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Defense witness says Officer Rialmo’s use of force was in line with standards

CHICAGO — The wrongful death trial of the Chicago police officer who killed Quintonio LeGrier continued for a fifth day Friday.

Officer Robert Rialmo shot and killed LeGrier, 19, when the teenager approached him with a baseball bat in Dec. 2015.

One of the issues at the center of the trial is whether the 19-year-old swung his bat at Rialmo and how close he got to the officer who responded to the 911 call on the night of the shooting.

The defense called an expert witness to the stand on Friday. Emanuel Kapelsohn was hired by the city to review the case.

In his testimony, he said Officer Rialmo's use of deadly force is in line with police standards. He told jurors that in his opinion, LeGrier posed a threat because he was swinging a deadly weapon as he walked toward Rialmo.

Kapelsohn also pointed out that LeGrier's father barricaded himself in his bedroom and called police to control his son.

Kapelsohn said that officers are trained to shoot in the chest, and as many times as necessary to get rid of any threats.

On Thursday, LeGrier's father Antonio LeGrier testified.  He said he never told Rialmo, "You did what you had to do," after the shooting.

Earlier in the week, Rialmo testified that the teen's father came down the stairs after the shooting and repeatedly said, "You did what you had to do."

Rialmo also testified LeGrier was coming after him with a baseball bat and said he was fearful the teen would "knock his head off," so he shot him. Lawyers for the teen's family argued that LeGrier was too far to pose a direct threat to Rialmo.

Rialmo also testified that he ordered LeGrier at least 10 times to drop a bat, but that LeGrier kept approaching while swinging. The defense claims LeGrier's twisting motion explains why he was shot in his back multiple times.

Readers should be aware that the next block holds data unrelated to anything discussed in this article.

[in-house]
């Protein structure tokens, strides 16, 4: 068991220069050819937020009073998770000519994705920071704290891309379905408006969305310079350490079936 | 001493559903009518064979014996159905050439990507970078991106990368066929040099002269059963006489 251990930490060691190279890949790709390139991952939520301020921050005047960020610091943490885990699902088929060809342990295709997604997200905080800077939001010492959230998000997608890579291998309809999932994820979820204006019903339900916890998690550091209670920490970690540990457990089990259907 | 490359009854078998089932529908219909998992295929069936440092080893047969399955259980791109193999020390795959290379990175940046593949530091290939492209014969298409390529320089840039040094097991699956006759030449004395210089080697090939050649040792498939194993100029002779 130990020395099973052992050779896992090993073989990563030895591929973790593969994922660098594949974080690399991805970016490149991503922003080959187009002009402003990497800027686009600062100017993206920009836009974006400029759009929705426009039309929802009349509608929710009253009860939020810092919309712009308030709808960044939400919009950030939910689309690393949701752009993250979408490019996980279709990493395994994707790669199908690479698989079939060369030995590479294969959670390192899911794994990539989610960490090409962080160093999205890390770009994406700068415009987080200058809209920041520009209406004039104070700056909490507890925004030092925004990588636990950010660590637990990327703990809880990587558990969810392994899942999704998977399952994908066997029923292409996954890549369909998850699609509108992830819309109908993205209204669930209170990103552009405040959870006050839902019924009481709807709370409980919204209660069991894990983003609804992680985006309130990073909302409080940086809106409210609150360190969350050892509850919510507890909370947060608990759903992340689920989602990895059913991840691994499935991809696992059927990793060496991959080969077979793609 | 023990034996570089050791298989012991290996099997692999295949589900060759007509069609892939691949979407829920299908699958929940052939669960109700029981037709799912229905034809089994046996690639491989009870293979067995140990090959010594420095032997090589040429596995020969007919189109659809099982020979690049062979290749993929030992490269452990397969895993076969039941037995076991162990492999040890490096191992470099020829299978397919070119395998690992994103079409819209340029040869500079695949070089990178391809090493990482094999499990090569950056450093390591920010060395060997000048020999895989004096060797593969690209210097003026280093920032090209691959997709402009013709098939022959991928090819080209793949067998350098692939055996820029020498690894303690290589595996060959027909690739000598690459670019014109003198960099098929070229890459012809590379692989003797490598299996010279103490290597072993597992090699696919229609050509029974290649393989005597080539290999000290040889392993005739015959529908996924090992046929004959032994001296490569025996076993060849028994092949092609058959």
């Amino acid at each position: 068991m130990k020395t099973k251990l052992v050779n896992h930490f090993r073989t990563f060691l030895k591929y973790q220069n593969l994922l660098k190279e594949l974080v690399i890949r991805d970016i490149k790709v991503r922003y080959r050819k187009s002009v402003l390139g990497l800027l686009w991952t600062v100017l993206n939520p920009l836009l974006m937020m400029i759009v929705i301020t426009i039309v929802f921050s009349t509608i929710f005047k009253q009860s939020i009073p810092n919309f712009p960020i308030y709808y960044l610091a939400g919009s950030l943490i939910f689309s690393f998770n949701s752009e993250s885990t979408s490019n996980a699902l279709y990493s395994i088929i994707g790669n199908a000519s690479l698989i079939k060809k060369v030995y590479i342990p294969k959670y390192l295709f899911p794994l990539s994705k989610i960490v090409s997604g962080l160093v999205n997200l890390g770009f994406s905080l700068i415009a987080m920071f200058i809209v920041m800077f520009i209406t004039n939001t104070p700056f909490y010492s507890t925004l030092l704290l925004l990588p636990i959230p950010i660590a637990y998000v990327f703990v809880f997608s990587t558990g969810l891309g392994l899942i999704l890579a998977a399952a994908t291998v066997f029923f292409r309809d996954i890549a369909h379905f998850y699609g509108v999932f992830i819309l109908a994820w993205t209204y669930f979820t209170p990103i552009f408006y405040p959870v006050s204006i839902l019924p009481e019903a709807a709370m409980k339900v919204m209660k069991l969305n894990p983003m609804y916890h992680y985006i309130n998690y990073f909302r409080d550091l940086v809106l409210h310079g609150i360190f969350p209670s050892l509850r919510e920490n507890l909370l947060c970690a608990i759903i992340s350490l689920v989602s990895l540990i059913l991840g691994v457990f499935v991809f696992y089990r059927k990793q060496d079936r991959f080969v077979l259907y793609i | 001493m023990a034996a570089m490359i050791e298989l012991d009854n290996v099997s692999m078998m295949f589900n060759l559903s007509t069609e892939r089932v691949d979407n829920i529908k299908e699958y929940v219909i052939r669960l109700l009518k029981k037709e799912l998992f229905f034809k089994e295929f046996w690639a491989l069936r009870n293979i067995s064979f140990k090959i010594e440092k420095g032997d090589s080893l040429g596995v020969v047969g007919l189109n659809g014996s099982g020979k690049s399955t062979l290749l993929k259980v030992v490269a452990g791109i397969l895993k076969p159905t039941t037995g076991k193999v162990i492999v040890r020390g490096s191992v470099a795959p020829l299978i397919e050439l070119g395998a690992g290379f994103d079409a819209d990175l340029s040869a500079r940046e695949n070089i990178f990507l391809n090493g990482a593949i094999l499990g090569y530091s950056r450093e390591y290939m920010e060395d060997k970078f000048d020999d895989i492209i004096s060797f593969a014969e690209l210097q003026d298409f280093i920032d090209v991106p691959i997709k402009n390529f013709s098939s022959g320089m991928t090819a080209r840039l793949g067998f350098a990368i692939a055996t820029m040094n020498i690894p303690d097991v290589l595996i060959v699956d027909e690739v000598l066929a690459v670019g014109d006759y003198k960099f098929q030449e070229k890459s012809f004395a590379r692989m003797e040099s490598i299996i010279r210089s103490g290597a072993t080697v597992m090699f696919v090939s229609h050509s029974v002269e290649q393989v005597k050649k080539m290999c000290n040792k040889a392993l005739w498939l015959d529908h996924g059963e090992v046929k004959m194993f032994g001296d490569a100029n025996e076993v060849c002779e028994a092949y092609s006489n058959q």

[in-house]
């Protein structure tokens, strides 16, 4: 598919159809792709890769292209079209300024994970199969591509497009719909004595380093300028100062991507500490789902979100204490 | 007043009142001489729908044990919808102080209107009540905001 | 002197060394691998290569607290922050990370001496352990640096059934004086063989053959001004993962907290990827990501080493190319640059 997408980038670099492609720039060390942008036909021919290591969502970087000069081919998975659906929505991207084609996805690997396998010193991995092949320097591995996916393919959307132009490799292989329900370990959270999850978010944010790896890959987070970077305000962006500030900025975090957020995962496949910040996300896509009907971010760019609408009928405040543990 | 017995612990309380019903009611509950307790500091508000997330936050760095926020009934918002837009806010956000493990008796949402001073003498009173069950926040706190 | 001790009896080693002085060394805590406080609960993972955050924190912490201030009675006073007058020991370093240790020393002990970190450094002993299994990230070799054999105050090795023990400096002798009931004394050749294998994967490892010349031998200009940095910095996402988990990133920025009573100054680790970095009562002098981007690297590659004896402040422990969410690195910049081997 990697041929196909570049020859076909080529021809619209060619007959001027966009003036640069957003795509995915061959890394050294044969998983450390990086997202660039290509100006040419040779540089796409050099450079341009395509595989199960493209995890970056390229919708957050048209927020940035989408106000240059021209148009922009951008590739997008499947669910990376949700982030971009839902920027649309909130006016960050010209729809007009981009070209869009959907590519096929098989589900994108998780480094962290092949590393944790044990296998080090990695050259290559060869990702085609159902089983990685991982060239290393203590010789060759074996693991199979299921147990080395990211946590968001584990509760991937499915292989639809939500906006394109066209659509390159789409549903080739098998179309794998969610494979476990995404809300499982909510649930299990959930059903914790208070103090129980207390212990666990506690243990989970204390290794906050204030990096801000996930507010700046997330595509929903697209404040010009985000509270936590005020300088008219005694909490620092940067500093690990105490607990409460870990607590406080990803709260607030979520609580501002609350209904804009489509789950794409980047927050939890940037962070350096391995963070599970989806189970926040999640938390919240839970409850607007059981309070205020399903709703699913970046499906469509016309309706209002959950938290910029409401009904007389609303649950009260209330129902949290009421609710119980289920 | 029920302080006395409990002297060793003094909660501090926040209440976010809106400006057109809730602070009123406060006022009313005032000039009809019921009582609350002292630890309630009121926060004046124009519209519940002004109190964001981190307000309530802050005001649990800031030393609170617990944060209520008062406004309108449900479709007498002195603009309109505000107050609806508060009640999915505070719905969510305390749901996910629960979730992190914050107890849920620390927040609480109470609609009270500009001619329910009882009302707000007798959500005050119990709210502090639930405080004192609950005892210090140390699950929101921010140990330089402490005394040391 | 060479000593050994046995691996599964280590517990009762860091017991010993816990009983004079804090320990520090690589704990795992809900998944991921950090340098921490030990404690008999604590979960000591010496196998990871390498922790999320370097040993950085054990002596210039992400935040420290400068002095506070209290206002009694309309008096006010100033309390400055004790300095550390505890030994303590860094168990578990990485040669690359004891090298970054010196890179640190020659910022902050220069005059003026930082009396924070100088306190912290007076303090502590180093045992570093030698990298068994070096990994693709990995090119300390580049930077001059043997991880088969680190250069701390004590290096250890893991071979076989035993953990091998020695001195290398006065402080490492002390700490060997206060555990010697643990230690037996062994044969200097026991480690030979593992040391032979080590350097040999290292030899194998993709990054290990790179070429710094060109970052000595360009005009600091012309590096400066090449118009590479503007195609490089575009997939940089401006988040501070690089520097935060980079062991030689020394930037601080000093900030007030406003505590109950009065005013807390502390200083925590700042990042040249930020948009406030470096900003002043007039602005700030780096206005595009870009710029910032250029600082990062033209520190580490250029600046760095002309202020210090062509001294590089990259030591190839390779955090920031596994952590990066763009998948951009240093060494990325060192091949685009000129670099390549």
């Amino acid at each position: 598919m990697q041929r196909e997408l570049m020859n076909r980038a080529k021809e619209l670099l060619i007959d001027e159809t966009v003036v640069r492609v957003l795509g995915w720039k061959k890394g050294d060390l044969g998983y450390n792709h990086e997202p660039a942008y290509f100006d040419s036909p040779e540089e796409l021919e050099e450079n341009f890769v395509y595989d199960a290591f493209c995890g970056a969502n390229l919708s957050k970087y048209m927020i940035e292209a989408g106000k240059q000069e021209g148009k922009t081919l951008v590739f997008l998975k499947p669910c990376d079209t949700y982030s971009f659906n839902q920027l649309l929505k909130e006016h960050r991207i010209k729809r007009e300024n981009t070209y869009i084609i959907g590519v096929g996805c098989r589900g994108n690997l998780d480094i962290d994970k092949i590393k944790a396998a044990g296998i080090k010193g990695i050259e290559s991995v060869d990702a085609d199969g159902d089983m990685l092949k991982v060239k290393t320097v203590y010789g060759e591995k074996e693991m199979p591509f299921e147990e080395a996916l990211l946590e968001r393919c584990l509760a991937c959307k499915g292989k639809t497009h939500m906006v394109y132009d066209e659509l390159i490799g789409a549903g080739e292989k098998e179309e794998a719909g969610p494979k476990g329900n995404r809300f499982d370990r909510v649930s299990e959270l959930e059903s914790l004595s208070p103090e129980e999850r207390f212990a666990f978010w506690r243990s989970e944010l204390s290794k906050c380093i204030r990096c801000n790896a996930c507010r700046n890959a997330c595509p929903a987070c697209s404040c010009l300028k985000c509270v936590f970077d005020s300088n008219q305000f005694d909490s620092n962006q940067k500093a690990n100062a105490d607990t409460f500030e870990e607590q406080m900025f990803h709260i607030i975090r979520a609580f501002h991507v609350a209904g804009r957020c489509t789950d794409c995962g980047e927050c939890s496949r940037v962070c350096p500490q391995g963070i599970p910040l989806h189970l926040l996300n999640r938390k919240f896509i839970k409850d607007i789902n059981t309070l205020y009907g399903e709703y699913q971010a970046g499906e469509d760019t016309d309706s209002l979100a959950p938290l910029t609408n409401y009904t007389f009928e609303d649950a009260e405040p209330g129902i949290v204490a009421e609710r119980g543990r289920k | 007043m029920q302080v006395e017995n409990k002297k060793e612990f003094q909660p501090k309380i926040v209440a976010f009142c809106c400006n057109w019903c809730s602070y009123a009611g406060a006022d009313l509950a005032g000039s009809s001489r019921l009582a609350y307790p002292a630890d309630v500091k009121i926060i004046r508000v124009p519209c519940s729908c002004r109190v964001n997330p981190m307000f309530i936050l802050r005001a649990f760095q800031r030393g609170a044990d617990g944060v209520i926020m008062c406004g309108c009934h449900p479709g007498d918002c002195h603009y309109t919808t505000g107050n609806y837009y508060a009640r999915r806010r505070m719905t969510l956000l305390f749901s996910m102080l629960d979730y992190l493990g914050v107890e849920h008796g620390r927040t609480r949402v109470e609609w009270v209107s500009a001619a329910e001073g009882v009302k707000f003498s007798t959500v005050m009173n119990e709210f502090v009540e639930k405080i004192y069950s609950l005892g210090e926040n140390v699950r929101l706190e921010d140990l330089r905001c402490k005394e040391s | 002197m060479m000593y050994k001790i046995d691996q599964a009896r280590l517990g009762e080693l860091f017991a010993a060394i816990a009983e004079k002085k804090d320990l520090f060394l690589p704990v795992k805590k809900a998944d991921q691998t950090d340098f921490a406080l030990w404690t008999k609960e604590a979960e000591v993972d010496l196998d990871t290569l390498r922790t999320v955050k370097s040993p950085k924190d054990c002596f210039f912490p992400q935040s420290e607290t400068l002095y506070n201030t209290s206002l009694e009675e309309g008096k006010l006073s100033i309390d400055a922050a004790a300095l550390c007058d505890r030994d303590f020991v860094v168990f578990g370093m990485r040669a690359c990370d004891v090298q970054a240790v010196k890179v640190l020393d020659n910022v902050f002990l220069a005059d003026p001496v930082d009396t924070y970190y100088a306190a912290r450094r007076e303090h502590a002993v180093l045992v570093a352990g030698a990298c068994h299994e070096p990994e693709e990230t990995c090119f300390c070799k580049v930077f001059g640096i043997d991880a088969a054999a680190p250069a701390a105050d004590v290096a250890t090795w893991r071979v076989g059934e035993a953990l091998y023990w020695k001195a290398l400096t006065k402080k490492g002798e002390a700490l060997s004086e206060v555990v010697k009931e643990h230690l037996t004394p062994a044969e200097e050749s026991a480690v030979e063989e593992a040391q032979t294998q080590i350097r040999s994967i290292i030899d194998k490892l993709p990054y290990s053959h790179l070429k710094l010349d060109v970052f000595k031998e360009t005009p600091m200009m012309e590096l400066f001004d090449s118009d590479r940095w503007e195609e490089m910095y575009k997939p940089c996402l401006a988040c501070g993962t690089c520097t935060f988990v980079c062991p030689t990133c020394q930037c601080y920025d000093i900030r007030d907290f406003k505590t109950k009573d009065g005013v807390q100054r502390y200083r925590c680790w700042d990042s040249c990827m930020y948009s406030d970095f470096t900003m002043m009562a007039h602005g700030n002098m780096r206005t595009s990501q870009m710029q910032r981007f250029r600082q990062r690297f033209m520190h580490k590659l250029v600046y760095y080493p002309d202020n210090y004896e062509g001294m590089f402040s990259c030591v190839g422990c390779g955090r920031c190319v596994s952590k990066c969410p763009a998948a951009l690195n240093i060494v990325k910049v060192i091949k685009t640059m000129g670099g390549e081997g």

LeGrier's family sued the city after LeGrier was fatally shot five times by Rialmo about 4:30 a.m. Dec. 26, 2015. The officer was responding to a disturbance call at LeGrier's father's apartment in the 4700 block of West Erie Street.

Jones, a neighbor, was also shot and killed during the incident in what police dubbed an accident.

According to the Chicago Police Department, LeGrier was swinging an aluminum baseball bat at Rialmo. A police disciplinary body later found no evidence LeGrier did so.

An autopsy revealed LeGrier had marijuana in his system. Officials said the teen had mental health problems and had had previous run-ins with police.

The Cook County State's Attorney's Office declined to file charges against Rialmo.

The Civilian Office of Police Accountability, or COPA, said Rialmo should be fired and ruled the shooting was unjustified. Chicago Police Supt. Eddie Johnson disagreed.

Two years after Jones’ shooting, city lawyers reached a tentative $16 million financial settlement with her family.

LeGrier called 911 three times the morning he was shot. In February 2016, city officials said two 911 operators were suspended without pay for failing to send police when LeGrier was shot. It wasn’t until the third call that the city’s Office of Emergency Management and Communications sent a squad car to check on the 19-year-old.